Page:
When fighting broke out between rebel soldiers and Kurdish militiamen in the Syrian city of Aleppo on Sunday, rebels quickly downplayed the violence, calling it a mistake and claiming that a government ruse was to blame. “The problem,” read a statement put out by the main rebel coalition, “was the result of a misunderstanding that was created by a regime plot.”
Rebels expected the government to continue its military assault on Aleppo and other major cities this past weekend, despite its promise of a ceasefire for the Muslim holiday of Eid al-Adha, and the truce was broken repeatedly before it expired on Monday night. But the clash with the Kurds was unexpected—and, as the rebel response suggests, a cause for alarm among the opposition.
A conflict with the Kurds—who make up an estimated 10 percent of the Syrian population, have armed forces of their own, and have so far managed to remain unaligned in the grinding war—would likely be damaging for the rebel coalition, which is already hard-pressed in its struggle to overthrow Syrian President Bashar al-Assad. “It would spell doom for them,” says Shashank Joshi, a Middle East analyst with the Royal United Services Institute in London. “It would stretch them far too thin. They are operating at the edge of their envelope.”
Thirty people died in the altercation between the Kurds and rebels, and soldiers from both sides were taken hostage, according to the Britain-based Syrian Observatory for Human Rights. The bloodshed reportedly started after some 200 rebels moved into Ashrafiyeh, a strategically important district in Aleppo with a high concentration of Kurdish residents. Analysts dismissed the idea that the government played a hand in inciting the violence. Instead, they say, it was more likely the result of suspicions between the two sides reaching a head as the battle for Syria’s largest city continues to unfold.
“Clearly this is not something that was orchestrated by the regime. It’s a very awkward issue for the rebels, because it underscores just how divided the opposition remains,” Joshi says. “The rebels don’t want to acknowledge this, but they’re viewed very skeptically by large parts of the Kurdish population in Syria.”
Unlike many in Syria, the Kurds do not necessarily see the rebels as welcome liberators—even though they have long suffered under Assad’s rule. Like the country’s Christians, the Kurds seem to be wary of reports of increasing religious radicalization inside the rebel forces. And if the rebels do emerge triumphant, many Kurds wonder where they’d stand in the new Syria.
The Kurdish regions are dominated by the PYD party, which many analysts tie to the PKK, the Kurdish separatist group that has spent decades battling for autonomy in Turkey. As the war intensified over the summer, the Assad government pulled its forces back from Kurdish-dominated areas, likely determining that any conflict with the Kurds would be too damaging to their fight against the rebels. The Kurdish-controlled areas have pushed to keep out of the conflict ever since.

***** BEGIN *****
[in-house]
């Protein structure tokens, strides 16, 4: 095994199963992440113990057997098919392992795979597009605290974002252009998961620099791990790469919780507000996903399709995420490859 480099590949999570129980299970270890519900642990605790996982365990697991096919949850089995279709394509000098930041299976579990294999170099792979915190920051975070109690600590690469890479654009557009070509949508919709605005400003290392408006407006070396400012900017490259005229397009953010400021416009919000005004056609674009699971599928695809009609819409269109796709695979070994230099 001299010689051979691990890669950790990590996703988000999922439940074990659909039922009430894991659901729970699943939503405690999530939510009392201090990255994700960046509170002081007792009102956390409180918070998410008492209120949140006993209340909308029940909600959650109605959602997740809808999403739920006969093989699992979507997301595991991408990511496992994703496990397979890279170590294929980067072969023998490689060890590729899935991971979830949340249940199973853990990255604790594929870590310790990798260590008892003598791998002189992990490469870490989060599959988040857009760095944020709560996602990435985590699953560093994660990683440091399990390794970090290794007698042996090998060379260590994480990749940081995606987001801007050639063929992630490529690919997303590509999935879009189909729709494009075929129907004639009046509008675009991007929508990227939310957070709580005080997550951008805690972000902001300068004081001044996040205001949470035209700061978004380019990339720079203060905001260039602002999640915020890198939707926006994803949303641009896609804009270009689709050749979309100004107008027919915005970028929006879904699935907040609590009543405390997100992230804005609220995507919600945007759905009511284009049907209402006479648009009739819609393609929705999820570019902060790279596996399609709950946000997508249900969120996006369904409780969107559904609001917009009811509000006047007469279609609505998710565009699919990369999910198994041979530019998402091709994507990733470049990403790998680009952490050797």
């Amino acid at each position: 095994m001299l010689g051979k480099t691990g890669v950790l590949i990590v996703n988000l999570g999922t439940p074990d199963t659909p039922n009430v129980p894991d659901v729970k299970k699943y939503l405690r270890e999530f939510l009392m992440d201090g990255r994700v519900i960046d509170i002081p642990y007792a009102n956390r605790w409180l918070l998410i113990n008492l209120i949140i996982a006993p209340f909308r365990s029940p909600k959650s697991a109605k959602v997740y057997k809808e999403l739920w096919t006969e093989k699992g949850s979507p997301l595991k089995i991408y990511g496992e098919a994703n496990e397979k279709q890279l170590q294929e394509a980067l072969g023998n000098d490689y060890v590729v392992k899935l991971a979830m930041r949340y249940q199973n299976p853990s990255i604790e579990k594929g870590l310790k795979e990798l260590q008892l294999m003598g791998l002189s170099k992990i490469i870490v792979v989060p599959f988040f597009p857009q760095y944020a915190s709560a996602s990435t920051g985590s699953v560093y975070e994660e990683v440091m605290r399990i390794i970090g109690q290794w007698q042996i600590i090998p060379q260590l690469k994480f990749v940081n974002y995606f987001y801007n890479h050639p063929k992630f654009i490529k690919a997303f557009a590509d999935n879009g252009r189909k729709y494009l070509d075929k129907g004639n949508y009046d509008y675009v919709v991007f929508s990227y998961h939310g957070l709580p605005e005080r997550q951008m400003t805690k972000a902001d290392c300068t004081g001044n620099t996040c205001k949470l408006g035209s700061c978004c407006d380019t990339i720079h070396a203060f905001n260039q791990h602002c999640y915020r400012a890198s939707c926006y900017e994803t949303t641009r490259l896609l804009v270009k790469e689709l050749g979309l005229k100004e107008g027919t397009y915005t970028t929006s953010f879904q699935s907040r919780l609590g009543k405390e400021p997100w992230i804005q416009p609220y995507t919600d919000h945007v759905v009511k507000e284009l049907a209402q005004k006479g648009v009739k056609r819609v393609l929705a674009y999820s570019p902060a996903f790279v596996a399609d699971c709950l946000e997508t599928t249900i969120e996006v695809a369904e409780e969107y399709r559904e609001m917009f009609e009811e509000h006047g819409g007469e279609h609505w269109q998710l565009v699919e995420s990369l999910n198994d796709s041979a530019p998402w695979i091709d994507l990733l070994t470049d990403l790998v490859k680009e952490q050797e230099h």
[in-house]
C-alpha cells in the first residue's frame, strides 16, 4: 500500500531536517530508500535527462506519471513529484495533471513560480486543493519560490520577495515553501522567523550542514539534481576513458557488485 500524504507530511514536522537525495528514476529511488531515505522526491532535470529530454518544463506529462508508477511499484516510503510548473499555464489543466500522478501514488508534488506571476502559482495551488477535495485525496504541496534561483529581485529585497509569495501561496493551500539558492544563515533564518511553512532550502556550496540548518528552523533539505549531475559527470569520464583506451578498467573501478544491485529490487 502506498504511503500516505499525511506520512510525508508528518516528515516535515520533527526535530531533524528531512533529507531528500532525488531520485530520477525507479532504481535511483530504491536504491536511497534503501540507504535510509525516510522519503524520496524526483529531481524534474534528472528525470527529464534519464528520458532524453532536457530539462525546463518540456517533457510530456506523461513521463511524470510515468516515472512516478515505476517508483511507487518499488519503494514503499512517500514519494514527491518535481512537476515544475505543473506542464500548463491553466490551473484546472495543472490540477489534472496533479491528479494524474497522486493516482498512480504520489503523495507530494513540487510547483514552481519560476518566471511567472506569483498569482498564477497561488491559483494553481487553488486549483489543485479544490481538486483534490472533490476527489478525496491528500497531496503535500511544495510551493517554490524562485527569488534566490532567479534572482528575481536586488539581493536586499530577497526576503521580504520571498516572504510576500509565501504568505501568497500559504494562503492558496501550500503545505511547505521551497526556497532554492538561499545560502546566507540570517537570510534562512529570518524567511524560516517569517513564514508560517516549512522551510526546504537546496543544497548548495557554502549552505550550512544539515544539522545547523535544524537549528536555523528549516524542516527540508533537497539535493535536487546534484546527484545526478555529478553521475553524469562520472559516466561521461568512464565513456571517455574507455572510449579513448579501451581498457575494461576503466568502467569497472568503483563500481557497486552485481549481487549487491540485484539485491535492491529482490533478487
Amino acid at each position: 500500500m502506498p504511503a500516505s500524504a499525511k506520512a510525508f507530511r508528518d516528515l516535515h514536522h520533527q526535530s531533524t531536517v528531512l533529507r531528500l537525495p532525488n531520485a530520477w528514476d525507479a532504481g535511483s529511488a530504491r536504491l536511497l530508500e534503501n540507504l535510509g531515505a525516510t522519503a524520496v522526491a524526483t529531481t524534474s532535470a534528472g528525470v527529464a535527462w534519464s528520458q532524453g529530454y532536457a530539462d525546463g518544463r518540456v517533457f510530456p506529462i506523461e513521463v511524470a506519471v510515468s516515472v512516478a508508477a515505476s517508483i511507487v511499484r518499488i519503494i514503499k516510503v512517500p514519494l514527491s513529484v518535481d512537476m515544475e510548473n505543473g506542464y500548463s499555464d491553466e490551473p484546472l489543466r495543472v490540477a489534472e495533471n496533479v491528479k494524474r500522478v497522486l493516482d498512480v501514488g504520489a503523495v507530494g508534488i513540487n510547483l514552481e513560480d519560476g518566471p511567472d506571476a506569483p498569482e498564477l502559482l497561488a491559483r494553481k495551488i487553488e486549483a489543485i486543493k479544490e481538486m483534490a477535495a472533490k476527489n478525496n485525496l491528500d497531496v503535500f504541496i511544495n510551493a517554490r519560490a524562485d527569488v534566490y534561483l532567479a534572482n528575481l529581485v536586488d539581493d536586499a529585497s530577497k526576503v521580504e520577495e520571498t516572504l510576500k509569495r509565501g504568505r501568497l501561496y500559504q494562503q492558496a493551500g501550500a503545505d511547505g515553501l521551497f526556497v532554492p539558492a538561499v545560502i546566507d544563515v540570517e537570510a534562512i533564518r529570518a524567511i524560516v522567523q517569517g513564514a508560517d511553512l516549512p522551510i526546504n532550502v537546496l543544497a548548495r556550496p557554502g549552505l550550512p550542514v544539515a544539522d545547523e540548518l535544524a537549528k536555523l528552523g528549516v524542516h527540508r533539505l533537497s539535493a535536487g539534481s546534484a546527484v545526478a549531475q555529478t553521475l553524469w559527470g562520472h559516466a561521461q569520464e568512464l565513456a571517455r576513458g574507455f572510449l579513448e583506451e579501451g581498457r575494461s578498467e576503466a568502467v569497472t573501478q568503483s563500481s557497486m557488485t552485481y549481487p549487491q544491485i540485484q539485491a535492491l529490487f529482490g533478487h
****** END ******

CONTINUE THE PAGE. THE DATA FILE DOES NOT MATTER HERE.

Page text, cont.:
One activist in the Kurdish city of Qamishli in northeastern Syria reports taking part in a recent demonstration in which protesters had the message: “No to the regime, and no to the rebels.”
“What can you do when one side is killing you in the name of the rebellion, and the other side is killing you in the name of dictatorship?” the activist, Barzan Iso, says.
“The Syrian Kurds have tried to stay out of this as much as they can, and just look out for themselves. They’ve tried not to get involved on either side,” says David Pollock, a senior fellow with the Washington Institute for Near East Policy. “There’s a lot of suspicion and mutual mistrust between the Kurds and the main Syrian opposition. There’s no political agreement, and there’s a built-in rivalry over who’s going to take control of those parts of the country as the Assad regime weakens.”
Many Kurds are quick to point out that they have opposed Assad’s government for years—and that in 2004 they even waged an uprising of their own that resulted in a major government crackdown. And despite their suspicions, some Kurdish activists insist that Kurds and rebels are on the same side—and have sought to downplay the weekend clashes as well. “It’s a misunderstanding, and they’re going to fix it,” says one longtime Kurdish activist, who requested anonymity because of the sensitivity of the situation.
So far, the details of Sunday’s fighting in Ashrafiyeh have been hard to nail down. “It’s really difficult to answer. Nobody knows, and nobody tells the truth,” says one activist who monitors the violence in Syria.
But Joshi, the RUSI analyst, points out that such misunderstandings are more likely in Aleppo, where control is fluid and the fighting is chaotic, than in the Kurdish areas of the countryside that the rebels have largely left alone. “Outside of Aleppo, they’re giving the Kurds plenty of room. They know what the ground rules are,” Joshi says. “There are incentives on all sides to keep the Kurds out of the conflict.”